Giles said he was "quietly confident" about Australia visiting later this year, albeit there was "some nervousness" on the part of their Ashes rivals. 

India seamer Mohammed Shami said his family made him realise he had to "fight back" when he was contemplating suicide.

Shami recently revealed during an Instagram live chat with team-mate Rohit Sharma that he thought about ending his life three times a few years ago.

The 29-year-old was tormented by personal problems and was also suffering from a knee injury, but has been able to come through some dark days.

Shami had company 24 hours a day during such difficult times and is grateful for the support his family provided.

"Depression is a problem that needs attention. It was unfortunate to see such a brilliant actor like Sushant Singh Rajput lose his life," Shami told the Hindustan Times.

"He was a friend and I wish I could talk to him had I known about his mental condition. In my case, my family pulled me out of that low phase.

"They took care of me and made me realise that I needed to fight back. There were times I felt suicidal but my family ensured I was never alone.

"Someone or the other would always be around, talking to me. Spirituality also helps you seek answers. Talking to your close ones or counselling is the best way out."

Shami says his international team-mates also played a part in helping him through a tough period in his life.

"Mental pressure definitely interferes in your physical wellbeing. At the same time, if you seek help from others and talk about it, you can get rid of such issues off the field," he added. 

"I was lucky to have the team's support staff along with Virat Kohli and other players backing me. We are like a family.

"My team-mates always insisted I vent my anger and frustration out on the field. I am happy that phase is over."

Justin Langer has compared telling Australia batting coach Graeme Hick he was being made redundant to facing Curtly Ambrose and Courtney Walsh without a box or helmet.

Hick was among 40 members of staff to be laid off by Cricket Australia on Wednesday in cost-cutting measures as a result of the coronavirus pandemic.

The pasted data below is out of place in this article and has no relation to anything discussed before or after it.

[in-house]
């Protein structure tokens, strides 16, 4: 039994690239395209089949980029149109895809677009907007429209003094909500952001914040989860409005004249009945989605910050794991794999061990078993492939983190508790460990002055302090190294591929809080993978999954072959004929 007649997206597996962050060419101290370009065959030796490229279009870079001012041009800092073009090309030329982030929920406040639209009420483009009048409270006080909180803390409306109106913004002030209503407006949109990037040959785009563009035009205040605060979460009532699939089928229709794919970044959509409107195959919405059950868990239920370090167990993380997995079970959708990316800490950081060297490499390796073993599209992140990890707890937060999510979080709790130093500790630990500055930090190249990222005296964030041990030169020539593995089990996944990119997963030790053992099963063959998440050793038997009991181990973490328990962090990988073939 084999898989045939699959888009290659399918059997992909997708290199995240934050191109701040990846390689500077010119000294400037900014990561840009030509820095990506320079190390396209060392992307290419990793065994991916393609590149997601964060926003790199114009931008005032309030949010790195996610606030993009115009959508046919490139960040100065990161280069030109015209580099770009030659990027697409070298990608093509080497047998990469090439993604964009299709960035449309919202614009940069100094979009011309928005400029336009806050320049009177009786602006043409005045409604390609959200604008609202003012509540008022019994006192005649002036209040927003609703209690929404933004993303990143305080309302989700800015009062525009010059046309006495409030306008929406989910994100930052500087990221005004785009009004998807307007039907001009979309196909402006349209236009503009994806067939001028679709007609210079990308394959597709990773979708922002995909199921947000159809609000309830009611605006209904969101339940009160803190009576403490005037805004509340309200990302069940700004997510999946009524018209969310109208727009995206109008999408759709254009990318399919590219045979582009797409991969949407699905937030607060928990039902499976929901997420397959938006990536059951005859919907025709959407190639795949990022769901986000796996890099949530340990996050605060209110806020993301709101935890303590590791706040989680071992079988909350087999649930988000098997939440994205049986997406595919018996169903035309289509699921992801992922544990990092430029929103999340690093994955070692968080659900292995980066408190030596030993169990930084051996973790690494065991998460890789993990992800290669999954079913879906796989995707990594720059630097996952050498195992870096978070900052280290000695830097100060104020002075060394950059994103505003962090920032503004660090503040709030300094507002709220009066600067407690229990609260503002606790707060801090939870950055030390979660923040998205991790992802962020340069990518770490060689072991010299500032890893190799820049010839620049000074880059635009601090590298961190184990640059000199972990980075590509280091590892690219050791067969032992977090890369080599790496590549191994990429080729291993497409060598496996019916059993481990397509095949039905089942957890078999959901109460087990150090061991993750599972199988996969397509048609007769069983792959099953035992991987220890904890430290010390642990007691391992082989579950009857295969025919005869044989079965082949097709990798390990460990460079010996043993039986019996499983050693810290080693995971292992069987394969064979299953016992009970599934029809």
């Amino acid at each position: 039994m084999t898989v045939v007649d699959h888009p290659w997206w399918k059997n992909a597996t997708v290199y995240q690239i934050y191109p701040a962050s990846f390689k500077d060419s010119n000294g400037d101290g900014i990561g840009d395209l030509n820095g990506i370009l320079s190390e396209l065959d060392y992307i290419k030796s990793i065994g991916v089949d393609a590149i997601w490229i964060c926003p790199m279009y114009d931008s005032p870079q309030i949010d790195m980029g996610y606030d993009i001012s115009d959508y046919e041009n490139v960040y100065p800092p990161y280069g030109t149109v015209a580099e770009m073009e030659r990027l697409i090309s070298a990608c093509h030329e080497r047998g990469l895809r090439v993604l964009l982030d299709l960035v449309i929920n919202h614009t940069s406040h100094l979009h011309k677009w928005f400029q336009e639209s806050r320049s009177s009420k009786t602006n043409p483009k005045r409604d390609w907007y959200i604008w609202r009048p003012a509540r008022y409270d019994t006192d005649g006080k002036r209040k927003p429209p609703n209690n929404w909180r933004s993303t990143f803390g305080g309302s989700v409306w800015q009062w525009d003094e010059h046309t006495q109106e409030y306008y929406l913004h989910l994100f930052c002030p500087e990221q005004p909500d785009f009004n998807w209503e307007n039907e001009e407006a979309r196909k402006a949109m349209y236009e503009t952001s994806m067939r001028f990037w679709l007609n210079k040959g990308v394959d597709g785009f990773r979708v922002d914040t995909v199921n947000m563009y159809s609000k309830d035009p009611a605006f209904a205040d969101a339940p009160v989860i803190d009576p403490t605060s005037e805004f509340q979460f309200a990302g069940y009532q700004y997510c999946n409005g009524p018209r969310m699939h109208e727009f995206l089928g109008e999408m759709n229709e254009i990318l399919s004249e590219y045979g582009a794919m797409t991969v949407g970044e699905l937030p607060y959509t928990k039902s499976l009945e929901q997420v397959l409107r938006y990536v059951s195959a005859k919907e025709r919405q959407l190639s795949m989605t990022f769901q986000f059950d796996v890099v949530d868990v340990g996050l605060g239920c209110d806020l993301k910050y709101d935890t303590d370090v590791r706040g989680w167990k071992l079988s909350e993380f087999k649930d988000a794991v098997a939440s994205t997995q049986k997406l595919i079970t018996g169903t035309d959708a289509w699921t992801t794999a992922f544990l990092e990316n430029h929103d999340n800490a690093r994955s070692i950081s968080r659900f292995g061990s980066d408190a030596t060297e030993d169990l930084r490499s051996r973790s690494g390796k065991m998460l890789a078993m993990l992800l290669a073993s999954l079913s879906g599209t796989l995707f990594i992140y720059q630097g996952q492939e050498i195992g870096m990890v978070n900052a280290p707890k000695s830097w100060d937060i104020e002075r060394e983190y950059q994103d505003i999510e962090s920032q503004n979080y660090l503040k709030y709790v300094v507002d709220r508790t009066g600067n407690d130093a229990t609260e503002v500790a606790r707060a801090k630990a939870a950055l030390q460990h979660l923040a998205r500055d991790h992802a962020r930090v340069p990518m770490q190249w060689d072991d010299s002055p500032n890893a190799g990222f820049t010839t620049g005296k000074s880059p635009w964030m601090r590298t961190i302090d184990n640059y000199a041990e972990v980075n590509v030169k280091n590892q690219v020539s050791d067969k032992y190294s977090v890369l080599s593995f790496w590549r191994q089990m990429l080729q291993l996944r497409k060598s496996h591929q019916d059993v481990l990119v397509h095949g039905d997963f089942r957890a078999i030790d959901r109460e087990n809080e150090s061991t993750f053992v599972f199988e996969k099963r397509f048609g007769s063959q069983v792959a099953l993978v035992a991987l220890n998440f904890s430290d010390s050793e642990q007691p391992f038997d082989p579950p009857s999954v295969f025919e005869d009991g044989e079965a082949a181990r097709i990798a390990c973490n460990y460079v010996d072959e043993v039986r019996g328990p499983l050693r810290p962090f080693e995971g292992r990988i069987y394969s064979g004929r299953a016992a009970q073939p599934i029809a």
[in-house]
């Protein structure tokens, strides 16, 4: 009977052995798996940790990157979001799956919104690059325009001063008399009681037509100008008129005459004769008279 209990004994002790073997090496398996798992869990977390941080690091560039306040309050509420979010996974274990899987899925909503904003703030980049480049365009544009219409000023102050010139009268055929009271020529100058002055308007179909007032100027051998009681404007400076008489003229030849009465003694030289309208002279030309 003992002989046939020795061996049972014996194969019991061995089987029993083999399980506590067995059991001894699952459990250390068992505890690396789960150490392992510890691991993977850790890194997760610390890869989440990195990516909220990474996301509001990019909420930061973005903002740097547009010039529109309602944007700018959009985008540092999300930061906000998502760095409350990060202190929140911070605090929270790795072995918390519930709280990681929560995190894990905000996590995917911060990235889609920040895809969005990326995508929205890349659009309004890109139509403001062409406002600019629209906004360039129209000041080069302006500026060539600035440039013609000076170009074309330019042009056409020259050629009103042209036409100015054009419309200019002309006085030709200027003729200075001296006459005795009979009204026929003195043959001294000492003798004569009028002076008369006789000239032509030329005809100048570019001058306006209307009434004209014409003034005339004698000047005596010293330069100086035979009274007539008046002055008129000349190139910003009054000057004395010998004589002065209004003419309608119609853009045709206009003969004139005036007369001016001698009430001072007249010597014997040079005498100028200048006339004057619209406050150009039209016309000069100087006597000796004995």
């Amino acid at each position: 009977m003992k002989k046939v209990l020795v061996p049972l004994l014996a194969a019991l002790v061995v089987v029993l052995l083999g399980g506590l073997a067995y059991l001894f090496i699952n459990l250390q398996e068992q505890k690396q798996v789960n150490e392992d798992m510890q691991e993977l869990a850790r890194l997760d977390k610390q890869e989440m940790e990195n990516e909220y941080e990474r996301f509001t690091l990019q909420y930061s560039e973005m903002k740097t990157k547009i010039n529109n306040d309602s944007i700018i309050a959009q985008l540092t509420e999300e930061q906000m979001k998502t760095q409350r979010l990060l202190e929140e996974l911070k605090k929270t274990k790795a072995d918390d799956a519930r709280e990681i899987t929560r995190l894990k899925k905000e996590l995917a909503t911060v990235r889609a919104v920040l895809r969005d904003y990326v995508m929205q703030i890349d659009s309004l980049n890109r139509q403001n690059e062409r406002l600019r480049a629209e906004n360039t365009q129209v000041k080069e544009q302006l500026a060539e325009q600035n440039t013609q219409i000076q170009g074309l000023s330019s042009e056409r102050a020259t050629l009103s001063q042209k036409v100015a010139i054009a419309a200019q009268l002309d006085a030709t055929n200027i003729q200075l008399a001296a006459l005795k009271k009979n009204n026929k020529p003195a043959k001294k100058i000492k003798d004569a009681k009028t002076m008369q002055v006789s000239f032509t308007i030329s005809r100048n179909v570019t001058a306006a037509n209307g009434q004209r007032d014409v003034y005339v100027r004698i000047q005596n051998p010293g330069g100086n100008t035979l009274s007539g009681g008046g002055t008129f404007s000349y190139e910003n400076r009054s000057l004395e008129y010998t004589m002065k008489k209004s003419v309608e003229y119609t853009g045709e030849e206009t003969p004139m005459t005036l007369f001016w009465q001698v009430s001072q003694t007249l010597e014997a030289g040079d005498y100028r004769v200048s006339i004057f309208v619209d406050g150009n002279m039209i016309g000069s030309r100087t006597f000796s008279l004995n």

Former England batsman Hick had been on the coaching staff since 2016.

Australia head coach likened giving Hick the bad news to not being fully protected with former West Indies paceman Ambrose and Walsh charging in.

"Having to tell Graeme Hick yesterday morning was like facing Ambrose and Walsh without a helmet and a box on," Langer said.

"He's become a really good mate, his work ethic is second to none, his experience as a cricket person and his integrity, you couldn't meet a nicer person.

"We're going to have to lead a smaller staff but we'll get the job done and we'll be ready when cricket resumes.

"[The players] have been supported brilliantly for a long time and there's no reason they won't be able to be supported equally as well."

Langer says Australia are preparing to return to the field in September, but he stated it is too early to commit to a tour of England.

"I'm not sure when the soonest is. There's obviously complexities to all these things," the former opening batsman added.

"Same with England. I'd imagine it's really important for English cricket that the Australian cricket team goes there if we can. But it's not as simple as that.

"With isolation periods and preparation then when we come back [and] when the ICC make the decision in July about the World Cup.

"Then if the IPL is going on, there's so many moving parts at the moment. What I know is we'll focus on being ready for early September."

Pakistan Cricket Board (PCB) chairman Ehsan Mani does not believe it is realistic to expect the Twenty20 World Cup to be staged this year.

The competition in Australia is due to start on October 18, but it appears it may be postponed due to the coronavirus pandemic.

Cricket Australia chairman Earl Eddings said it would be "unrealistic" and "very, very difficult" for the World Cup to go ahead as scheduled.

Mani is also struggling to see how it would be possible for the event to take place this year.

He said: "In my opinion I think [the World Cup] will probably be deferred for a year. The ICC [International Cricket Council] has time because ICC events were supposed to happen in 2020, 2021 and 2023.

"The gap in the middle can be filled and this will be deferred. That is where the talk is headed towards. What event will happen first and where, those talks are happening.

"It is a big risk that God forbid, in the middle of a big tournament, if a player gets an infection, the panic from that will be too much so we can't take that risk."

He added: "The biggest challenge in Australia - although Australia and New Zealand they have controlled Covid-19 - their governments are very cautious.

"If it is played this year they will likely insist it happens in a bio-bubble. Like with the Pakistan team in England, teams come, stay in a hotel, with no crowds.